Telstra combines SDN and cloud offerings

Telstra says it is bringing cloud-like flexibility to connectivity

Telstra has brought its software-defined network services offerings PEN (the former Pacnet Enabled Network) and its own SDN/NFV service developed in conjunction with Cisco under the umbrella of its cloud services division. The telco has unveiled two services to enable business customers to provision and manage, via a portal, cloud services provided by Telstra and the software-defined connectivity to access them.

Jim Fagan, director platforms for Telstra Global Products, told a press briefing at Telstra’s Vantage customer conference in Melbourne that Telstra’s aim was to provide connectivity with the same flexibility as cloud services.

“We have introduced two unique solutions: One on the network side and one on the cloud management side,” he said. “We have introduced what we call the ‘Global Cloud Gateway’. It allows a customer to plug into the gateway and from their gain access to all our cloud offerings globally, in particular AWS and Microsoft Azure.”

“Also we have launched the Telstra Cloud Management Platform in partnership with US company RightScale. The gives customers visibility and management of their cloud environments. Instead of having to go into their AWS portal, or their Microsoft portal, their private cloud control panel they are able to see what they re using in all those clouds. They have analytics around cost and performance and they get to see their networks, get statistics on compute, network and storage across their entire cloud platform.”

Telstra formerly had a plan to invest massively in its own cloud platform but has wound this back and now sells access to this platform along with several of the main public cloud offerings: IBM Softlayer, Microsoft Azure, AWS, VMware vCloud Air.

Fagan said: “We realised we would not get the returns from investing in our own cloud infrastructure. So we are putting that capex into SDN and NFV so we can provide more value added services.”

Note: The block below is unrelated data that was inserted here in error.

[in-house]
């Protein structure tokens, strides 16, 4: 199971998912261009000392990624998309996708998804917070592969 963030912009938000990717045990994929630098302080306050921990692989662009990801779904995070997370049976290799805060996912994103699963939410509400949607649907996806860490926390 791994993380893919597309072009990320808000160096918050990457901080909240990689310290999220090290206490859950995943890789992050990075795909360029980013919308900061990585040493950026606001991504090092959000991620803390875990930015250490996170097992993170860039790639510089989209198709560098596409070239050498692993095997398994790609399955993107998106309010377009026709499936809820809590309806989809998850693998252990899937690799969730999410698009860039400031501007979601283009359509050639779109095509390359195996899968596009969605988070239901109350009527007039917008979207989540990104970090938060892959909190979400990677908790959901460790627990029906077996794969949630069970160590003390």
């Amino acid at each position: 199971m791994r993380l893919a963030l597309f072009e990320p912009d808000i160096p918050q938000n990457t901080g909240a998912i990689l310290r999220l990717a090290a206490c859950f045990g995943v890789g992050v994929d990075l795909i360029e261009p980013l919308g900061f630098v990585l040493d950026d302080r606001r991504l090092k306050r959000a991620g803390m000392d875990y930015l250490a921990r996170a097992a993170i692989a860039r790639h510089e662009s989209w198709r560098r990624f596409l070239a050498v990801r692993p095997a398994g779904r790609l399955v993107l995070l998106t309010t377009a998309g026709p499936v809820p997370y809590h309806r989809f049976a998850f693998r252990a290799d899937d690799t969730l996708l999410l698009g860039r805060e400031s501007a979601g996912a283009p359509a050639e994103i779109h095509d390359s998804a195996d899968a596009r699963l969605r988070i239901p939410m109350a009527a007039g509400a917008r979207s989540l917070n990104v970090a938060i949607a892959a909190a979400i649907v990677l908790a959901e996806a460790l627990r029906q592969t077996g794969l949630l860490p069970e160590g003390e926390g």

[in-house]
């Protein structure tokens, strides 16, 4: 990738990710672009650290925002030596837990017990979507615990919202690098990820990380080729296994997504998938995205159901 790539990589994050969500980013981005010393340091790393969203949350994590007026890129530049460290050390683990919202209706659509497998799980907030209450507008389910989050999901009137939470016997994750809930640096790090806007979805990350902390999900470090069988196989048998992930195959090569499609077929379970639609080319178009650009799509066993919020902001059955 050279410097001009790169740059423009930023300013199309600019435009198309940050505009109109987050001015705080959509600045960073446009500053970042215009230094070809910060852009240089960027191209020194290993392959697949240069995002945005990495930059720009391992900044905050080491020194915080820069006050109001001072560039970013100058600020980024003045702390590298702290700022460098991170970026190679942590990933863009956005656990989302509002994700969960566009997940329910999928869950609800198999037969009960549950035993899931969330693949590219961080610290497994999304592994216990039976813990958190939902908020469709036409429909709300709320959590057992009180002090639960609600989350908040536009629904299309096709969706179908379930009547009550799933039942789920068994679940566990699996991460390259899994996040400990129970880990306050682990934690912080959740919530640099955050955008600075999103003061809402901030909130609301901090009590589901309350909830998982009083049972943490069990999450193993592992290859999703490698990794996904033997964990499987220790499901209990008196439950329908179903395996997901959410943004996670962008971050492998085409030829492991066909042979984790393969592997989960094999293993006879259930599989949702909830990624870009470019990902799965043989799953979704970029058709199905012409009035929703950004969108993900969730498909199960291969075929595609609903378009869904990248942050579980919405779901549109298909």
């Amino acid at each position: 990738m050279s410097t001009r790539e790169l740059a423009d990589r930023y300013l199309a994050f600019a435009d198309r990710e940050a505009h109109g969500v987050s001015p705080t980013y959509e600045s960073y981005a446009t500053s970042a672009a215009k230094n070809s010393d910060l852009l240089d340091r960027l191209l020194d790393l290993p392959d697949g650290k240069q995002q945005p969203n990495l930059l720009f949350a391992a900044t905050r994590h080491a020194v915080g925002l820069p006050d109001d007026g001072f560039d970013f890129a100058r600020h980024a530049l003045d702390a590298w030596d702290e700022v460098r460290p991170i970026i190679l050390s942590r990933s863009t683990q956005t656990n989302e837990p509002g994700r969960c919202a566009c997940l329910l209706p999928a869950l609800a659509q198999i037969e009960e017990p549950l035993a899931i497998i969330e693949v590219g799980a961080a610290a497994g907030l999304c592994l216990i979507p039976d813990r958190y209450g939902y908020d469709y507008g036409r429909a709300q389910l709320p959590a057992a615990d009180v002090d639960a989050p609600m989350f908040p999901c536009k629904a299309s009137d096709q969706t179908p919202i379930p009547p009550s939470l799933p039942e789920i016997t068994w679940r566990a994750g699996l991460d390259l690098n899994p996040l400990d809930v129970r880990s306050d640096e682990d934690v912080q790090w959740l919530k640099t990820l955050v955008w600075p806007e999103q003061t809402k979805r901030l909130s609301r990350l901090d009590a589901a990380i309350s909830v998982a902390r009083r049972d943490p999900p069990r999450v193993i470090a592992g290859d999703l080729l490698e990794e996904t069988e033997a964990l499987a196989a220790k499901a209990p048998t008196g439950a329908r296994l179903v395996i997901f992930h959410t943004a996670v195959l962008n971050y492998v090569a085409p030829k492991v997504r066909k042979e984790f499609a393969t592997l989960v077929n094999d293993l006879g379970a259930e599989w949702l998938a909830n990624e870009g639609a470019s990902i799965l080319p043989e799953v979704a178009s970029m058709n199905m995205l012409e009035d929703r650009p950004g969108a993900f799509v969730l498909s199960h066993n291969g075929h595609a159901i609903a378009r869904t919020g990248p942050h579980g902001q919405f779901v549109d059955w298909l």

Since acquiring Pacnet Telstra has expanded PEN’s coverage beyond Asia. Its Cisco based SDN/NFV offering was launched in March 2016 at Cisco Live. It made its debut at Cisco Live in Melbourne in March 2015 as Symphony, but Telstra has since dropped that name.

Fagan said PEN how had global reach. “We have more than 30 PoPs. We have a presence on the east and west coasts of the US and we have access into Beijing. We are the only company that can provide AWS DirectConnect from the US West Coast into Beijing and we are the only provider that can provide direct connectivity into every AWS availability zone, expect Sao Paulo.”

He said Telstra’s Global Cloud Gateway addressed one of the biggest issues with the integration of networking and cloud services. “One of the problems with networking and cloud has always been that the network does not behave like cloud: infinite scale, on-demand, pay for what you use. If you look at connectivity it is still 30-40 day provisioning, one year contracts, fixed capacity, not workload dependent.”

Armed with these new services, he said Telstra planned to pursue the global cloud service market aggressively, but with a focus on Asia Pacific.

“I now feel we have a very strong value proposition particularly in the APAC market. Companies in Asia Pacific have been struggling with connectivity between countries, management, governance, understanding where their data is. You will see us over the next few months making a big push in cloud globally because we feel we are differentiated and we add value.”

Telstra now ‘cloud first’

Fagan said Telstra was using these services internally after adopting a cloud-first policy two years ago.

“The default position is to use one of the clouds in our portfolio,” Fagan said. “Our goal is that over the next 18 months to two years we will have all Telstra workloads on our management platform and using the gateway.”

He said the use of the Global Cloud Gateway and the Cloud Management Platform would greatly increase the agility with which Telstra could develop and test new services.

“Without these tools we would need four to eight weeks to run a proof of concept and get customer feedback. Now that is down to hours. We can build it and strip it down as needed. It will increase our speed of innovation and the value we get out of the cloud.”

He added: “we have created a service catalogue so now business units can provision resources themselves. We can have pre-provisioned scripts and templates for application we know we will provision on AWS.”

However, he said the storage of Telstra data in public cloud services would be tightly managed. “We have a protocol on what we will and will not run on public cloud.Our Security operations team is very involved in that.”

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